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June 23, 2014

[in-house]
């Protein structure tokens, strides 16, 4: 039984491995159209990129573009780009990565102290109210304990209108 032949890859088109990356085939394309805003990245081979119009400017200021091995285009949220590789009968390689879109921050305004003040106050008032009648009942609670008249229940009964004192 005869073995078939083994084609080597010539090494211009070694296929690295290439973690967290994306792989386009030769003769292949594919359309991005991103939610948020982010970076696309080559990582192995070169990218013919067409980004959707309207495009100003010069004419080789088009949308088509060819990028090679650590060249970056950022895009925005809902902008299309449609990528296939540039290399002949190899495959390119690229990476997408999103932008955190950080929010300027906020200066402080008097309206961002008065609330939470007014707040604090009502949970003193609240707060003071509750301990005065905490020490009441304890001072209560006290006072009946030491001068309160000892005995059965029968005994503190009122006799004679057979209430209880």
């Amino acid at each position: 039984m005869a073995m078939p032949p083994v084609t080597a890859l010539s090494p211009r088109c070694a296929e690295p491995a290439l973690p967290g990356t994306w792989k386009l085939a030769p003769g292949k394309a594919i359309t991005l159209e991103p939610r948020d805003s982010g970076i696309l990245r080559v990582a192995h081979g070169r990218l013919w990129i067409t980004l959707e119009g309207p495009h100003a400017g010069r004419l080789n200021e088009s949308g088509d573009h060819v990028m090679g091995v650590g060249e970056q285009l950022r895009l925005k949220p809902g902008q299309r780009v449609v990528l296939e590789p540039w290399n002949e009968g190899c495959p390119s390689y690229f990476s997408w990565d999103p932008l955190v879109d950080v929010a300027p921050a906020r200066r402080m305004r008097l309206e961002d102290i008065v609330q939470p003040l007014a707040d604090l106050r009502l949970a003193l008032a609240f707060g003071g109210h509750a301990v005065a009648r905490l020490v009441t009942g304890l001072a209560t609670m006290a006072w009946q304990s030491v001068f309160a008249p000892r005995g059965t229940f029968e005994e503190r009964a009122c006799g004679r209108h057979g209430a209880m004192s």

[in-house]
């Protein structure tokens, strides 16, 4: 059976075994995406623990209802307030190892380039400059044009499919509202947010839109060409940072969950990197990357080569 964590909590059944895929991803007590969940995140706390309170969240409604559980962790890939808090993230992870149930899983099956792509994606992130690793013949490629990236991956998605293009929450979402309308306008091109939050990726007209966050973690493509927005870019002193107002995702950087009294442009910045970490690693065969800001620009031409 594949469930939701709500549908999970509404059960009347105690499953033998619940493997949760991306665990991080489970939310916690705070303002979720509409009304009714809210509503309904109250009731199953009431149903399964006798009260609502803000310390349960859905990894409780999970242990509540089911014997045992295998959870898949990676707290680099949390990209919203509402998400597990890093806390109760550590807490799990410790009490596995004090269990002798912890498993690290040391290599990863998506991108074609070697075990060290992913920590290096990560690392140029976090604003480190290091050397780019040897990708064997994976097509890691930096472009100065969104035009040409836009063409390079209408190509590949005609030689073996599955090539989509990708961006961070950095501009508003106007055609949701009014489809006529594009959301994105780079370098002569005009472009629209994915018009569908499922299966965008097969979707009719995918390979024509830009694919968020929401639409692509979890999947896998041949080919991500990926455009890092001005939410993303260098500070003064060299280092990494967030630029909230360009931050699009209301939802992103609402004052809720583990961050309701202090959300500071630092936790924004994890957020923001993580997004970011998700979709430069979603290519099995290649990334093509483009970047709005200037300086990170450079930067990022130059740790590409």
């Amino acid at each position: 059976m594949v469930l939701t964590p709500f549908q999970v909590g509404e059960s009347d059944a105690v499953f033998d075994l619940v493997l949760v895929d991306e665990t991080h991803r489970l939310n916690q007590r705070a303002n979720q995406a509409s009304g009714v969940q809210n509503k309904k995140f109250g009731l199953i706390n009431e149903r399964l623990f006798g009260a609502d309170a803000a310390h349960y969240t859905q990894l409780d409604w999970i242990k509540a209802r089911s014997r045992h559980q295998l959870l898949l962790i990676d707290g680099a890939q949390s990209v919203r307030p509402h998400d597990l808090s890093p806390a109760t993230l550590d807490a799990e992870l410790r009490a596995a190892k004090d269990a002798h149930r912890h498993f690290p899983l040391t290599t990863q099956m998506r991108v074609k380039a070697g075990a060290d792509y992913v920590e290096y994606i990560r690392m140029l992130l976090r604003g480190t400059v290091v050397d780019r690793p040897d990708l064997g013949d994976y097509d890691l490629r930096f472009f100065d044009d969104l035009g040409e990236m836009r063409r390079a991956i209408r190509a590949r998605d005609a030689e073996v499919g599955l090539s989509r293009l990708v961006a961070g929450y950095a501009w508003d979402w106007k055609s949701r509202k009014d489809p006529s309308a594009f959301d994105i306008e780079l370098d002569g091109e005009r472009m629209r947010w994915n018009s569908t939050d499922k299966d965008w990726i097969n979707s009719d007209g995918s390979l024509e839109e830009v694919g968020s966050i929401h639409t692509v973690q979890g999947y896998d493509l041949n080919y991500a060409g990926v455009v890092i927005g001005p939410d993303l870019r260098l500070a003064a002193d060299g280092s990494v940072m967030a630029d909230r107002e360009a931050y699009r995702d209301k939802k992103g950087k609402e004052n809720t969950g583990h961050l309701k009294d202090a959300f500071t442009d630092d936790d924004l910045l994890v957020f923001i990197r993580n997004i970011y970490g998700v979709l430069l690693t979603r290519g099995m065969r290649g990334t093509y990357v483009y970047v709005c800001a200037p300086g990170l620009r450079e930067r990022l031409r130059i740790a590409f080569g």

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Lawyer who bilked LAO hoping to keep licence By yAMri TAddese Law Times Grand Bend, Ont., law- yer has admitted to bill- ing Legal Aid Ontario for contested trials that didn't happen, court dates that didn't take place, and criminal charges he never defended. A Law Society of Upper Canada hearing panel found William Ken- nedy guilty of professional miscon- duct on June 16 after he also admit- ted to accepting LAO certificates for clients he had previously repre- sented as duty counsel, something generally prohibited by legal aid rules. LAO filed a complaint to the law society after it conducted two investigations into 20 randomly selected certificates handled by Kennedy. All 20 files contained problems that included "double or triple billing" as well as other inac- curacies, according to law society counsel Elaine Strosberg. At a hearing last week, Strosberg said Kennedy had overbilled LAO by $25,000, an amount based on the 20 investigated files out of 107 cer- tificates he had handled. She noted LAO doesn't have the resources to look into all of the 107 cases. Kennedy billed LAO for |con- tested trials "where no trial oc- curred," seven indictment pro- ceedings where the matter had proceeded summarily, and two bail hearings he didn't conduct. In one case, legal aid paid him for a matter he worked on as a per diem Crown attorney as opposed to defence counsel, said Strosberg. Kennedy, who attended the hearing via teleconference, admit- ted to the allegations contained in an agreed statement of facts. LAO has recovered about $13,000 of its losses by clawing back funds owed to Kennedy. "While the lawyer has not paid the $11, 876.52 balance that LAO has deemed owing, LAO hasn't tak- en any further steps to recover this money from the lawyer because it concluded the lawyer did not have the funds to repay this amount," the agreed statement of facts noted. The document also noted Ken- nedy had misunderstood the scope of an exemption that allows lawyers in Huron County to accept legal aid certificates for clients they also rep- resented as duty counsel. The exemption for Huron County exists because of the lack of lawyers in that region, but ac- cording to the agreed statement of facts, Kennedy used that provision to represent clients outside of the region as well. The agreed statement of facts also noted Kennedy was unclear about LAO's tariffs for legal aid work. "Since it began its online bill- ing protocol, LAO has provided a lawyer and payment assistance service to assist lawyers with ques- tions about how to bill for services rendered, but the lawyer has never Visit carswell.com or call 1.800.387.5164 for a 30-day no-risk evaluation )BSECPVOEȕ1VCMJTIFE'FCSVBSZFBDIZFBS 0OTVCTDSJQUJPOȕ- 0OFUJNFQVSDIBTFȕ- .VMUJQMFDPQZEJTDPVOUTBWBJMBCMF 1SJDFTTVCKFDUUPDIBOHFXJUIPVUOPUJDF]UPBQQMJDBCMFUBYFTBOETIJQQJOHIBOEMJOH CANADIAN LAW LIST 2014 :063*/45"/5$0//&$5*0/50$"/"%"Ȏ4-&("-/&5803, ȕ BOVQUPEBUFBMQIBCFUJDBMMJTUJOH ȕ DPOUBDUJOGPSNBUJPO ȕ MFHBMBOEHPWFSONFOUDPOUBDUJOGPSNBUJPO .03&5)"/"1)0/�, CLL-Dir_LT_Feb10_14.indd 1 14-01-31 12:11 PM Where have all the lawyers gone? Recent election continues profession's decline at Queen's Park By yAMri TAddese Law Times ecent trends suggest the law and politics no lon- ger go hand in glove in Ontario as fewer lawyers are pursuing provincial politics and entering elected office. When only 12 lawyers won seats at Queen's Park in 2011, the Ontario Bar Association called it an apparent low in recent history and noted the dearth of legal expertise among the province's lawmakers. After the recent provincial election, there will now be just seven lawyers in the legislature and none of the newly elected MPPs hold law degrees. What's more, the OBA says, this is the first time in the post-Second World War era that at least one lawyer isn't among the major party leaders in Ontario. "Occupational diversity in the legislature is a good thing," says OBA spokesman Greg Crone. "For example, teachers, farmers, and doctors all bring a valuable and unique outlook. But what is lost with fewer lawyers in the legislature is the legal perspective. Non-law- yers might not immediately understand the full impact of court decisions. Non-lawyers might not immediately fore- see the multiple consequences a single legislative change might bring." After a dozen lawyers won in the 2011 provincial election, a few resignations brought the number of them to eight just before the recent campaign began in May. In this election, a non-lawyer Liberal replaced John Ger- retsen, a former attorney general of Ontario, as MPP for Kingston and the Islands. That left the house with Liberal lawyers Lorenzo NEW CHIEF NAMED Access to justice among Strathy's priorities P3 STATUS HEARINGS Judicial intervention taken too far P7 FOCUS ON Municipal & Planning Law P9 Business pressures and society's growing apathy may be among the reasons fewer lawyers are running for office, says Todd McCarthy. Photo: Robin Kuniski See Disbarments, page 5 See Fewer, page 5 PM #40762529 NEW CHIEF NAMED Access to justice among Strathy's priorities & $#&!&jmmm$cYa[bbWh$Yec ntitled-4 1 12-03-20 10:44 AM $4.00 • Vol. 25, No. 22 June 23, 2014 Follow LAW TIMES on www.twitter.com/lawtimes L aw TIMes L aw TIMes R A

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